Friday, September 23, 2011

I Guess We're Supposed to Assume...

Since we haven't heard anything for a week I'm assuming we aren't adding to our family. And I'm fine with it. I am just surprised that we never heard back.

I feel good about the progress that I made at work yesterday. I finished three projects that I had been working on for weeks, one of them for months, and it felt good. I also spent a bit of time working on the book, which is getting nearer and nearer completion. In fact, by Sunday evening we may even be taking pre-orders!

Meanwhile, life continues to go on.... I receive emails and calls from teachers every day about how my kids won't do their home work or how they talk back and refuse to listen in class. I almost prefer them being here watching TV all day -- at least then I'm not having to be made to feel like a bad parent for not "making them" get homework done.

One of the interesting pieces of parenting kids like ours is that a "normal" kid, whatever that is, who doesn't have attachment issues, will do things to please a parent that they love and trust even if they don't want to do it. But if a kid doesn't have that kind of connection by the time they are too big to pick up and put somewhere, you can't really MAKE a kid do anything.

Dominyk is now pushing 6'1 and weighs nearly 250 pounds. I can't "MAKE" him do anything, especially not Geometry. I can't get him to do his chore or clean his room without threatening the most severe of consequences -- nothing to drink but water for several days.

They are getting natural consequences at school this year for not having assignments done. And they have natural consequences for life if they don't graduate. But the bottom line is that getting involved in the control battle of homework is no longer on my agenda once they hit high school.

So I guess I'd rather get the calls than fight the homework battle... my "natural consequences" for being a bad parent :->

Did you know that :-> is the emoticon for sarcasm? See, you learned something new today.


Michelle, Dave & Babes said...

Can you expand on the homework thing a bit? My son is in grade 5, we're still involved in homework battles. My constant refrain is "Sure you can do X (play with friends/watch tv), just as soon as your homework's finished." It wears me out and tears at our relationship. I try really, really hard not to nag, but don't always succeed.

DynamicDuo said...

We gave up the homework battle back in 8th grade. Wasn't worth the war and battles here at home. We told the school that we would no longer put our family on the line for work the girls were not capable of doing on their own, if the work was that important to the teacher then the teachers and paras could spend the time "Making" the girls do the work.
So we really don't have the homework battle, what we still are working on is turning in the assignment after its completed.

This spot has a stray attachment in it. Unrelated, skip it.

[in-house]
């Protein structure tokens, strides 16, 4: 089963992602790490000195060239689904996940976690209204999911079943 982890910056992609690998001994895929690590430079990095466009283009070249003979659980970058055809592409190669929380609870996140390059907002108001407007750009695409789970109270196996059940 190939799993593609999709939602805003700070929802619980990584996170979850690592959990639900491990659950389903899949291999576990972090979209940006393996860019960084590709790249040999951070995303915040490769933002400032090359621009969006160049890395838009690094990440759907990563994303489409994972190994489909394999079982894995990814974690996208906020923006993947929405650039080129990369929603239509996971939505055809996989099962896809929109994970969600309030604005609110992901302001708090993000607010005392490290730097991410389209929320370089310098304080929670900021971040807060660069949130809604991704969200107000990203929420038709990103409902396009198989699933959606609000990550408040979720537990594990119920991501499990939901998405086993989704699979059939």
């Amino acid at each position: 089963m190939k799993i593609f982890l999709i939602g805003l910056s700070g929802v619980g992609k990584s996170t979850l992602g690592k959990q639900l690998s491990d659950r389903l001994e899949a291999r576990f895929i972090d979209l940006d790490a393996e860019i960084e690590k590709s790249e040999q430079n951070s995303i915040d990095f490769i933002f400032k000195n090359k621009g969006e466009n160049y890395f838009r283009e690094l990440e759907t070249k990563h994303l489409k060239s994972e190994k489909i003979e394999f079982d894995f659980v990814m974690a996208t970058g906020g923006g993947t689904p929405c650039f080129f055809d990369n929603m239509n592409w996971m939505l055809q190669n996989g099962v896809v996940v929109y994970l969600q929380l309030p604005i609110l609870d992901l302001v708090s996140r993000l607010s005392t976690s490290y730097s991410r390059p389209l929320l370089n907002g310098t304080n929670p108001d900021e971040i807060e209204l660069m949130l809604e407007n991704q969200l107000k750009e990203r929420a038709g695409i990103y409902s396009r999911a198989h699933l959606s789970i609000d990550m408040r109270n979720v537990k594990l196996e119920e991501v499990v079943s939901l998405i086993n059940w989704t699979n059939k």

Although that can't be that critical towards their grading, seeing as they can fail repeatedly and still get A,B,C's for grades.
;0< (snarky sarcasm..?)

AnnMarie said...

My daughter just started homework in 1st grade. Having had problems getting her to do "homework" this summer (she wanted to!) + the fact that I don't think kids should have homework (I've a PhD in education and teach in education and read research and opinions about this kind of thing), I've already decided to not have homework battles. It is not my responsibility to make sure my child does work for school. If the teachers call, we'll stick with the story that they should talk to her, not to us. She's only 6 and the only thing I can make her do is stay in her room--and that's only because I can still carry here there!

(It's already annoying because she can't read the instructions on her homework so I have to help her with it. They shouldn't give kids who can barely read hw w/ instructions!)

Jen said...

When my oldest was in third grade, I had "no homework" put into his IEP accomodations/modifications. He was spending ALL of his energy each day just to keep himself together at school, and falling apart at home if presented with challenges such as homework or chores. Falling apart equalled screaming, throwing rages which lasted 30 minutes or more. He went into self-contained classes in fifth grade and was given no homework since he had plenty of time and help finishing his assignments in class. Now, in high school, in general education with inclusion support, I can't make that boy do his homework. I do my part by meeting frequently with his teachers, brainstorming with them ways to help him succeed, getting makeup work when he refuses to go to school, sending homework assignments with him to his afterschool program, and I've even asked his math and English teachers to fax or email his assignments to his afterschool program since those are the two classes he is failing. I tell him each time I do these things so he knows all the ways I support his success in school, and to model diligence. If he chooses not to do his part, his entire team knows IT'S ON HIM. He'll start to care about homework when it is important to him in some way that makes sense to his ODD/ADHD brain, and then and only then will he start to do it.